Learn TypeScript

Creating deep immutable types

Creating deep immutable types

In this lesson, we will learn various ways of making types deeply immutable.

Using const assertions

A const assertion is a kind of type assertion where the keyword const is used in place of the type:

let variableName = someValue as const;

The const assertion results in TypeScript giving the variable an immutable type based on the value structure. Here are some key points on how TypeScript infers the type from a const assertion:

  • For objects, all its properties will have the readonly modifier. The readonly modifier is recursively applied to all nested properties.

  • The readonly modifier is applied to arrays. The type will also be a fixed tuple of specific literal values in the array.

  • Primitives will be a literal type of the specific value of the primitive.

We are going to explore const assertions in the TypeScript playground.

  • Open the TypeScript playground by clicking the link below:
Open TypeScript Playground
  • Paste the code from below into the TypeScript Playground:
const bill = {
name: "Bill",
profile: {
level: 1,
},
scores: [90, 65, 80],
};
bill.name = "Bob";
bill.profile.level = 2;
bill.scores.push(100);

No type errors occur at the moment because bill is mutable.

  • Make bill immutable with a const assertion.
🤔

What is the type given to bill now?

🤔

Are any type errors raised on the assignments?

Nice!

Creating a deepFreeze function

The const assertion gives us deep immutability at compile time. We can achieve runtime deep immutability by creating and using a deepFreeze function based on the Object.freeze JavaScript method.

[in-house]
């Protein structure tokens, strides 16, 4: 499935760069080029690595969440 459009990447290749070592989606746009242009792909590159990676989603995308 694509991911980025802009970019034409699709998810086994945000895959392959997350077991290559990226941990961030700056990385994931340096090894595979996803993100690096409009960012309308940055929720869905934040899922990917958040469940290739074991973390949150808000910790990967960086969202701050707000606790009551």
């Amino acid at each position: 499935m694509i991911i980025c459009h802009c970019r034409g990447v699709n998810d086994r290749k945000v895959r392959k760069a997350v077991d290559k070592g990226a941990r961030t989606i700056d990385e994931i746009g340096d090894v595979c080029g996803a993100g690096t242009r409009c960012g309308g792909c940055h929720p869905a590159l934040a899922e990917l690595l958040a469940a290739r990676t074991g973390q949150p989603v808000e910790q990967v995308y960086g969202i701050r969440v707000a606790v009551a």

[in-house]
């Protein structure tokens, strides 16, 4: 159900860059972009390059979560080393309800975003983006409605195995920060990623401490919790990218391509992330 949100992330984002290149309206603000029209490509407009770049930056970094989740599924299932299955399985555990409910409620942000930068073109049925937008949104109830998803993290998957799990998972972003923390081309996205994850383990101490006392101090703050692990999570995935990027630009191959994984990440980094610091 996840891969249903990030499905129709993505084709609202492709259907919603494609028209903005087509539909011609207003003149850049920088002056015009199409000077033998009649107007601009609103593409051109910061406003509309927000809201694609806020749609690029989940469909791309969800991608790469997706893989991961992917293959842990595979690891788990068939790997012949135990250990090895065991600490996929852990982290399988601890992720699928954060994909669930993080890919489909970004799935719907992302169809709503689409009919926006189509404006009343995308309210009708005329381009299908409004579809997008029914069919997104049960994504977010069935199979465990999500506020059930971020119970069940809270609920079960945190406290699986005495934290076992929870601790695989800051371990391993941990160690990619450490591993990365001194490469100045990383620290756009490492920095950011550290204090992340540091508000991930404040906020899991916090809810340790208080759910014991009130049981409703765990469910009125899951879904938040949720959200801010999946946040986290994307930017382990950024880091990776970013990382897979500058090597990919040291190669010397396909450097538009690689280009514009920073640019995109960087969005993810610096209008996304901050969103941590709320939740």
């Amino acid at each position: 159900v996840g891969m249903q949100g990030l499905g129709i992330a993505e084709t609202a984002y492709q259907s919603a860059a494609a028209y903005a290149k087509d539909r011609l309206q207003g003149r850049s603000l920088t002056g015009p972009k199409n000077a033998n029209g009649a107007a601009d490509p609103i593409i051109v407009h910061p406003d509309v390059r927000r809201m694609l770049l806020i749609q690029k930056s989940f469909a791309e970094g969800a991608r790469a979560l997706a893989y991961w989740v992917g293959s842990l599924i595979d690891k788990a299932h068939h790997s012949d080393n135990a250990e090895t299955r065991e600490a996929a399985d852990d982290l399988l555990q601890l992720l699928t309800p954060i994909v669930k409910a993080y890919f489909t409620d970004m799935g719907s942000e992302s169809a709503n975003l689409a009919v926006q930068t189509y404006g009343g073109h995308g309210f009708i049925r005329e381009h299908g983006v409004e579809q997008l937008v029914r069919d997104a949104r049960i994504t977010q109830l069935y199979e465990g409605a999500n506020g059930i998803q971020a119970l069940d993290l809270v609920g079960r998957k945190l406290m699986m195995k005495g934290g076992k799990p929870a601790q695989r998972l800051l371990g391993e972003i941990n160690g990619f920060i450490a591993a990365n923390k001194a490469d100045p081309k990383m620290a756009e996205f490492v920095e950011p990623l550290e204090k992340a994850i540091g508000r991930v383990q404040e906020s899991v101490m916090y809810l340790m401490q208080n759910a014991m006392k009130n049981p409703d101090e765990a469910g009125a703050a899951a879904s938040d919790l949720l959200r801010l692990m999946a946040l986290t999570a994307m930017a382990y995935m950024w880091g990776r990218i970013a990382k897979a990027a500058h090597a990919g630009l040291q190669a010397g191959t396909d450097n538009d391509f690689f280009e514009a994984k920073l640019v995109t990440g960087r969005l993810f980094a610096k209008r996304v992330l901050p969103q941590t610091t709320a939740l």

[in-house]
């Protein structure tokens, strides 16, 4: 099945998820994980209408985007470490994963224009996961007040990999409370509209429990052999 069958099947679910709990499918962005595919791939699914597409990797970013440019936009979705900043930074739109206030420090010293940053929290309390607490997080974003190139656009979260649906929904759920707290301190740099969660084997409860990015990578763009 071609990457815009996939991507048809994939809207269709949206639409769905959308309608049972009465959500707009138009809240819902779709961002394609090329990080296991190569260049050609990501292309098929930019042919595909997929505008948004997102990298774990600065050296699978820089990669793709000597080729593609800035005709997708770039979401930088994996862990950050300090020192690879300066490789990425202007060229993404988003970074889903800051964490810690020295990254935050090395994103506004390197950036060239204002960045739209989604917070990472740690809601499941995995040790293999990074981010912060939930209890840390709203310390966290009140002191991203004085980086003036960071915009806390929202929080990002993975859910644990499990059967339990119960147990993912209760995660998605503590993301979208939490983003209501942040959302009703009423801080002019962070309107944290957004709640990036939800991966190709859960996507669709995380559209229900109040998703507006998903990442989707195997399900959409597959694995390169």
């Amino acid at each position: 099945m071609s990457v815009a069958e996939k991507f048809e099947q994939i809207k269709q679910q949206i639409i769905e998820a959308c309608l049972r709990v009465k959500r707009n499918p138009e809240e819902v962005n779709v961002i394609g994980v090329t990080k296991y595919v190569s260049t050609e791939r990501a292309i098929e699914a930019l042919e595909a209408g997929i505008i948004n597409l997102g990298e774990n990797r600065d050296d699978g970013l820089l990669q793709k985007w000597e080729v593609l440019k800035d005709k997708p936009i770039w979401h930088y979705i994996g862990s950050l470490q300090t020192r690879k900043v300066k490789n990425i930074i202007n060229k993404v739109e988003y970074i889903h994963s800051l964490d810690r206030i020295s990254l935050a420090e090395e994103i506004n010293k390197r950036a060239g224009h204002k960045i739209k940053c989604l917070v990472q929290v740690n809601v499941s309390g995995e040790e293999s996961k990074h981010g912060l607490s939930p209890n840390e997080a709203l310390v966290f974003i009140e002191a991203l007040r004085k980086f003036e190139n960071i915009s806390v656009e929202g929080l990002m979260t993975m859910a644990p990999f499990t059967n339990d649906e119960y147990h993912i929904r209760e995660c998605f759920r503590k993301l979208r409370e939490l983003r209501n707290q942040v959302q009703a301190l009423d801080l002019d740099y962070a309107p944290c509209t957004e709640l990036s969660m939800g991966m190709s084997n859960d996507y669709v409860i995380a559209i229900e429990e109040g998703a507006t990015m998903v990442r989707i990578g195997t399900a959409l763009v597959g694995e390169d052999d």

• First, let's verify that our code at the moment isn't runtime immutable. Output bill to the console at the end of the program:
console.log(bill);
  • Open the console and click the Run option.

We will see that bill has been mutated.

  • Add the following deepFreeze function:
function deepFreeze<T>(obj: T) {
var propNames = Object.getOwnPropertyNames(obj);
for (let name of propNames) {
let value = (obj as any)[name];
if (value && typeof value === "object") {
deepFreeze(value);
}
}
return Object.freeze(obj);
}

The function recursively applies Object.freeze to all the properties in an object.

  • Change bill to use deepFreeze:
const bill = deepFreeze({
name: "Bill",
profile: {
level: 1,
},
scores: [90, 65, 80],
} as const);

We still get type errors, which is great.

  • Click the Run option.
🤔

Has bill been mutated?

Neat!

Creating a DeepImmutable type

At the moment, the type of bill is inferred. What if we want to use a type annotation on bill explicitly? Does this mean we have to construct a type with all the necessary readonly modifiers? Fortunately, we can create a utility type to help us.

  • First, let's create a type without any readonly modifiers:
type Person = {
name: string;
profile: {
level: number;
};
scores: number[];
};
  • We can create the following utility type to make a type immutable. The type recursively sets all properties on the type parameter to be readonly:
type Immutable<T> = {
readonly [K in keyof T]: Immutable<T[K]>;
};
  • Let's use the Immutable type with the Person type on bill in a type annotation. Let's also remove the const assertion:
const bill: Immutable<Person> = deepFreeze({
name: "Bill",
profile: {
level: 1,
},
scores: [90, 65, 80],
});
🤔

Are type errors raised on all the assignments still?

Nice!

Summary

A const assertion is a convenient way of making an object or array deeply immutable at compile-time.

A function that recursively leverages Object-freeze can make an object or array deeply immutable at runtime.

A deep immutable mapped type can be created to recursively add the readonly modifier to all the properties in the type.

© 2020 Carl Rippon
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